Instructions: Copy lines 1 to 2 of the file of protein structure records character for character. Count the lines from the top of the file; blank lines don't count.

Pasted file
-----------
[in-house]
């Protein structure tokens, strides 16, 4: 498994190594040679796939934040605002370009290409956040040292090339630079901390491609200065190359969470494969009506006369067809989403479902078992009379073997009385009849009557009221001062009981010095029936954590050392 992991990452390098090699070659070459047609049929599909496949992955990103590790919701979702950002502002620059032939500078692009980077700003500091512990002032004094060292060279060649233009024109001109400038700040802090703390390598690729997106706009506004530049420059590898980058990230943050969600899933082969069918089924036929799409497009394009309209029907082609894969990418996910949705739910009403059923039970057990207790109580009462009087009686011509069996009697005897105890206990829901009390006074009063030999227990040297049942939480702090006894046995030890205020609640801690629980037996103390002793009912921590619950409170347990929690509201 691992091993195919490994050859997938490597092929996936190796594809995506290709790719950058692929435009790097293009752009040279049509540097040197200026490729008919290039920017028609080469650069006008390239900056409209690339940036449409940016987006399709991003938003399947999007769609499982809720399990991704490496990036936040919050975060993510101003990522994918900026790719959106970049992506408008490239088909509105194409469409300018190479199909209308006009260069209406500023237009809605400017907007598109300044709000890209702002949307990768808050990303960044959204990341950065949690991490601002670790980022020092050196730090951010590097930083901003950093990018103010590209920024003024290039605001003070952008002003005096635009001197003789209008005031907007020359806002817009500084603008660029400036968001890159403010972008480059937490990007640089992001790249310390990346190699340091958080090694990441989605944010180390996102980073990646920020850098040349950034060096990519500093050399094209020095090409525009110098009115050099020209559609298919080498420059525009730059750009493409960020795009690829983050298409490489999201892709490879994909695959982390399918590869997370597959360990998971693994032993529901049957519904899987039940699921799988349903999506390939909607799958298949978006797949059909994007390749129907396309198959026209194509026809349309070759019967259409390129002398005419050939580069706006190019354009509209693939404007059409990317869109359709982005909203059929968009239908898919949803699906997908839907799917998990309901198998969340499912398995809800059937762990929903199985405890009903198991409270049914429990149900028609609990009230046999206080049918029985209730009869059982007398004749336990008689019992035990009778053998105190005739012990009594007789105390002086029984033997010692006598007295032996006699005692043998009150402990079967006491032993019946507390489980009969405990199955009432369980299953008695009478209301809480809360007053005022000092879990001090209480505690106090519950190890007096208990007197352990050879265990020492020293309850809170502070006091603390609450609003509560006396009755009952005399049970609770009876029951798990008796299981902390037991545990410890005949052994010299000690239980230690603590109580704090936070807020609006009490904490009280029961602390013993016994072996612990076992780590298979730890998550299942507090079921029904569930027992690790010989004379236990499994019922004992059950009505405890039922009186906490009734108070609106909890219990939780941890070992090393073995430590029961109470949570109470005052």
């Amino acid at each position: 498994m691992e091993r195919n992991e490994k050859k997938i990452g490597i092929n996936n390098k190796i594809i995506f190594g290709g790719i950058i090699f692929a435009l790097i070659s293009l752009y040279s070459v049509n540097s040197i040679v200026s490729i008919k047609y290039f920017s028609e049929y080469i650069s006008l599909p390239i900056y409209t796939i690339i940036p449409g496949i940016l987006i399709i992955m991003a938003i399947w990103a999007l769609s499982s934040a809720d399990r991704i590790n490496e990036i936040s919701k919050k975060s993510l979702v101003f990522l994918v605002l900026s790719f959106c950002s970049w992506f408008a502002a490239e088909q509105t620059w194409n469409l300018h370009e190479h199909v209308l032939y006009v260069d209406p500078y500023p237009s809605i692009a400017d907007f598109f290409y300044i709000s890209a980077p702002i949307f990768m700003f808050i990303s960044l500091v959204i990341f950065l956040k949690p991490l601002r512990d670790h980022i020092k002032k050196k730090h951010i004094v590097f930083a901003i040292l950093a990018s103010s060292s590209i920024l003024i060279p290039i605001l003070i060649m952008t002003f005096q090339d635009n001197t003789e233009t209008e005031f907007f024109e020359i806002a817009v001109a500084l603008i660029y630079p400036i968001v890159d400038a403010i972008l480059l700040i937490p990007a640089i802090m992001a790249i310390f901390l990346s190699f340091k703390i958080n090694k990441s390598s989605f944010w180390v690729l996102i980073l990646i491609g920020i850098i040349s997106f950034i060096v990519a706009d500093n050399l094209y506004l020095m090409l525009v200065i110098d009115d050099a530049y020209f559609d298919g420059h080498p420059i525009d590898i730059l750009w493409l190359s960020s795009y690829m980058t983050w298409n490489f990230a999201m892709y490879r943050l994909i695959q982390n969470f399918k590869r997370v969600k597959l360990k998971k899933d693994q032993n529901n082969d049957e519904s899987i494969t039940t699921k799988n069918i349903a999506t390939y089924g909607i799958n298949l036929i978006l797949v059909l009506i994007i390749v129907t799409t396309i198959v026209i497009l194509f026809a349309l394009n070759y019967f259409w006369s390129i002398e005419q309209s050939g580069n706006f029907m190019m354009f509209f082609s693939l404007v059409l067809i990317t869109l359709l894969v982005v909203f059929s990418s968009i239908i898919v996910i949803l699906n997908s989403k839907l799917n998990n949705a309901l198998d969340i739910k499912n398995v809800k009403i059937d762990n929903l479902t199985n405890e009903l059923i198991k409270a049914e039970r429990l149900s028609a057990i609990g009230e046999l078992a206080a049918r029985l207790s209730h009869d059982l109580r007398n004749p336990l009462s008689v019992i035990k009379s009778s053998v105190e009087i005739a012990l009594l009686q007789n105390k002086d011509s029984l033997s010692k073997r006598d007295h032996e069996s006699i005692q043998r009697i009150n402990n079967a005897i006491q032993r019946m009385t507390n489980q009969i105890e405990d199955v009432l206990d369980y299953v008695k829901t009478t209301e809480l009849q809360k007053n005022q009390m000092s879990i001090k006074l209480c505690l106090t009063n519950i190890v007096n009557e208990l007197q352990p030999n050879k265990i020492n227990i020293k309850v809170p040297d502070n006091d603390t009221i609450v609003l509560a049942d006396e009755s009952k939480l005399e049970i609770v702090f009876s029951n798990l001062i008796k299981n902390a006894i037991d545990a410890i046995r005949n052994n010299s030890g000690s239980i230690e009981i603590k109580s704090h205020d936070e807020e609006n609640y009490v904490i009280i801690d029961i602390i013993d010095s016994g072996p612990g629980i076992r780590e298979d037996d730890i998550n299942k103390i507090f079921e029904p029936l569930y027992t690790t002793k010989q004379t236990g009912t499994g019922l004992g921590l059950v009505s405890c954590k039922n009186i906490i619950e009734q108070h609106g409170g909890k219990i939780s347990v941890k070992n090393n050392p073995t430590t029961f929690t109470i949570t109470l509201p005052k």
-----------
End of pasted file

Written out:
[in-house]
């Protein structure tokens, strides 16, 4: 498994190594040679796939934040605002370009290409956040040292090339630079901390491609200065190359969470494969009506006369067809989403479902078992009379073997009385009849009557009221001062009981010095029936954590050392 992991990452390098090699070659070459047609049929599909496949992955990103590790919701979702950002502002620059032939500078692009980077700003500091512990002032004094060292060279060649233009024109001109400038700040802090703390390598690729997106706009506004530049420059590898980058990230943050969600899933082969069918089924036929799409497009394009309209029907082609894969990418996910949705739910009403059923039970057990207790109580009462009087009686011509069996009697005897105890206990829901009390006074009063030999227990040297049942939480702090006894046995030890205020609640801690629980037996103390002793009912921590619950409170347990929690509201 691992091993195919490994050859997938490597092929996936190796594809995506290709790719950058692929435009790097293009752009040279049509540097040197200026490729008919290039920017028609080469650069006008390239900056409209690339940036449409940016987006399709991003938003399947999007769609499982809720399990991704490496990036936040919050975060993510101003990522994918900026790719959106970049992506408008490239088909509105194409469409300018190479199909209308006009260069209406500023237009809605400017907007598109300044709000890209702002949307990768808050990303960044959204990341950065949690991490601002670790980022020092050196730090951010590097930083901003950093990018103010590209920024003024290039605001003070952008002003005096635009001197003789209008005031907007020359806002817009500084603008660029400036968001890159403010972008480059937490990007640089992001790249310390990346190699340091958080090694990441989605944010180390996102980073990646920020850098040349950034060096990519500093050399094209020095090409525009110098009115050099020209559609298919080498420059525009730059750009493409960020795009690829983050298409490489999201892709490879994909695959982390399918590869997370597959360990998971693994032993529901049957519904899987039940699921799988349903999506390939909607799958298949978006797949059909994007390749129907396309198959026209194509026809349309070759019967259409390129002398005419050939580069706006190019354009509209693939404007059409990317869109359709982005909203059929968009239908898919949803699906997908839907799917998990309901198998969340499912398995809800059937762990929903199985405890009903198991409270049914429990149900028609609990009230046999206080049918029985209730009869059982007398004749336990008689019992035990009778053998105190005739012990009594007789105390002086029984033997010692006598007295032996006699005692043998009150402990079967006491032993019946507390489980009969405990199955009432369980299953008695009478209301809480809360007053005022000092879990001090209480505690106090519950190890007096208990007197352990050879265990020492020293309850809170502070006091603390609450609003509560006396009755009952005399049970609770009876029951798990008796299981902390037991545990410890005949052994010299000690239980230690603590109580704090936070807020609006009490904490009280029961602390013993016994072996612990076992780590298979730890998550299942507090079921029904569930027992690790010989004379236990499994019922004992059950009505405890039922009186906490009734108070609106909890219990939780941890070992090393073995430590029961109470949570109470005052």